Taking Lessons from the Last Economic Downturn into the Post-Pandemic Economy
While recently checking my notes from the 2008-2009 meltdown, I reviewed some thoughts that I’d put together then as to what changes would be needed to help clients make it through the aftermath of that economic downturn. The prime directive was to stay “profit focused.”
Out of that directive came the following realities and suggestions:
- The business climate was undergoing major change.
- Businesses were undergoing major pattern interruptions.
- Employee groups they were currently working with were going to have to change.
- Businesses needed to be rapidly right-sized so they could move forward profitably.
- On a similar note, deciding which employees stayed and which did not was a very tough decision, but needed to be made rapidly.
- Since no one wanted to pay the owner what the owner thought the business was worth, for the business to continue, the owner had to do the work to move the company forward.
- Deciding the best profit path for the future of businesses had to be based on data, not emotions.
- Owners were not as young as when they started, yet they had to work harder than when they started.
- Some companies did not make the cut; new start-ups would become the new leaders, replacing past leaders in their business arena.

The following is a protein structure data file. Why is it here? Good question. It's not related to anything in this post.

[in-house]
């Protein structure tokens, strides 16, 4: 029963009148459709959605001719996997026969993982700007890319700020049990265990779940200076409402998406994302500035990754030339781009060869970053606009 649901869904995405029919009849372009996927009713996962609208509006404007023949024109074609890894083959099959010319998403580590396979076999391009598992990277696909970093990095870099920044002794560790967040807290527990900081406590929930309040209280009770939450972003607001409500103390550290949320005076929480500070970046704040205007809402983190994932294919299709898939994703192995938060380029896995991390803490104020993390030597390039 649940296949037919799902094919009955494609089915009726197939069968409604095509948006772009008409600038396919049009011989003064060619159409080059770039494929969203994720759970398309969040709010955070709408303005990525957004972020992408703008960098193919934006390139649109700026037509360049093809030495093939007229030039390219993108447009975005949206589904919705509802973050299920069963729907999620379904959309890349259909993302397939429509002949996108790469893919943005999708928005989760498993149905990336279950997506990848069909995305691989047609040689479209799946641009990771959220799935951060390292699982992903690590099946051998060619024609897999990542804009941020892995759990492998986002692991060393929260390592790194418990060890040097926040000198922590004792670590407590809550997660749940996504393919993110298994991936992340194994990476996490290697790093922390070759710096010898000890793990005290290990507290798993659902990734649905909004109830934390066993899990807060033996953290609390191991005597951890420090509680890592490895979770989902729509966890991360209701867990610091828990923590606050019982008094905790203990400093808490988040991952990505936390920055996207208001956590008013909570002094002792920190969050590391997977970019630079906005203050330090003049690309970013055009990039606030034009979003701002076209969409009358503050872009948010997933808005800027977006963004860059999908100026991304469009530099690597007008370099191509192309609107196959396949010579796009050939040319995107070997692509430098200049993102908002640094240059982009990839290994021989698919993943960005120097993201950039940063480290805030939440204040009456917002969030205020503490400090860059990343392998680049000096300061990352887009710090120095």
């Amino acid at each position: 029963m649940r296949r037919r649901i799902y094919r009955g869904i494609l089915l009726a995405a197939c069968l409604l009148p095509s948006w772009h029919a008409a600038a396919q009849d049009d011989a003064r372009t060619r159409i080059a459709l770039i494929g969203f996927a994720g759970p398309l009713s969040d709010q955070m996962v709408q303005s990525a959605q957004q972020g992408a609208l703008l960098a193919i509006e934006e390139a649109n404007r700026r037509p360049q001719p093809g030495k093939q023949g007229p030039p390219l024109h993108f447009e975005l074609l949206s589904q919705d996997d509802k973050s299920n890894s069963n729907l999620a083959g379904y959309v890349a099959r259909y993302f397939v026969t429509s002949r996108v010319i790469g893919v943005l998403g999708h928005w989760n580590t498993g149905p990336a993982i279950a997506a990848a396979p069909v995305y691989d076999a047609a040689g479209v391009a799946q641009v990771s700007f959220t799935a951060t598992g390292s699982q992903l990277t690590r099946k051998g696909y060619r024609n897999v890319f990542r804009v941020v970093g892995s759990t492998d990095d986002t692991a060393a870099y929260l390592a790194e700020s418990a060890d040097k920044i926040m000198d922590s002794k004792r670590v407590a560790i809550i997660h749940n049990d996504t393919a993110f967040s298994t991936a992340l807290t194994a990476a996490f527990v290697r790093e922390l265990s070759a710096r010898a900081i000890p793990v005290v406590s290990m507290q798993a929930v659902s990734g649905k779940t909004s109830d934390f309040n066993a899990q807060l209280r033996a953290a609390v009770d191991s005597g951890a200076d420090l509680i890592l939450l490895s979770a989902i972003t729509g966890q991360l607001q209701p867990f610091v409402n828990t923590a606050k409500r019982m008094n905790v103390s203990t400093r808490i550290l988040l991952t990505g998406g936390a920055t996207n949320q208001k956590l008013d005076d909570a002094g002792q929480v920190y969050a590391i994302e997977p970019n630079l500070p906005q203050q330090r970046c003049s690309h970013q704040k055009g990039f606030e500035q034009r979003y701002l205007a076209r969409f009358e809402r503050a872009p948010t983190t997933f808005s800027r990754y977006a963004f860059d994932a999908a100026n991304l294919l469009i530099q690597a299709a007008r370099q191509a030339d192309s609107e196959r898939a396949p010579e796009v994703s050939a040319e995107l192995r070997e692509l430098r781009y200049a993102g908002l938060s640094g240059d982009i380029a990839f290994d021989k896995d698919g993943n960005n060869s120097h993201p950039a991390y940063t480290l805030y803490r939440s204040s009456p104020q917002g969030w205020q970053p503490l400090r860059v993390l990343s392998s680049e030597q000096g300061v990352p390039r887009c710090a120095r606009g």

- Everyone was expecting contractors to give more work for less money.
Necessities for Survival in a Post-Pandemic Economy
Software has been both improved and invented to assist in helping companies become and stay profitable. Today, software can yield real job costing in real time. What a lot of contractors have not yet realized is that having the software and using the software are two different things.
This is where accountability comes into play. Just because an employee is assigned a task and expected to use the software for documentation does not mean that task, and subsequent documentation, will be done as expected. In addition, companies giving contractors work are using some of the same software to determine what price they will pay, based on what the contractor reports they did the work for. A system needs to be developed that an entire company can to commit to. From there, the team can be held accountable and be judged as to whether or not they are doing what is needed to be done.
Companies seem to relax as they grow older and begin to lose profitability by not holding people accountable for the work that the company needs done at a consistent profit level. As a result, profitability begins to decrease at a time when both the company and the employees want increased compensation and perks.
So what does this have to do with where we are today? The major difference this time is that everything has been on pause. We’ve had an opportunity to think about what our next steps might be when the economy moves forward. Let’s see if the previous 10 steps might be a help to you moving forward today:
- The business climate is undergoing major change.
- Businesses are undergoing major pattern interruptions.
- Employee groups are going to have to change.
- Businesses may need to change team size quickly to be profitable.
- Owners looking to sell may have to wait a bit longer.
- Decisions for the future must be based on data, not emotions.
- Owners are back in the trenches.
- Some companies won’t make the cut.
- Everyone is expecting contractors to give more work for less money.
So what’s your plan?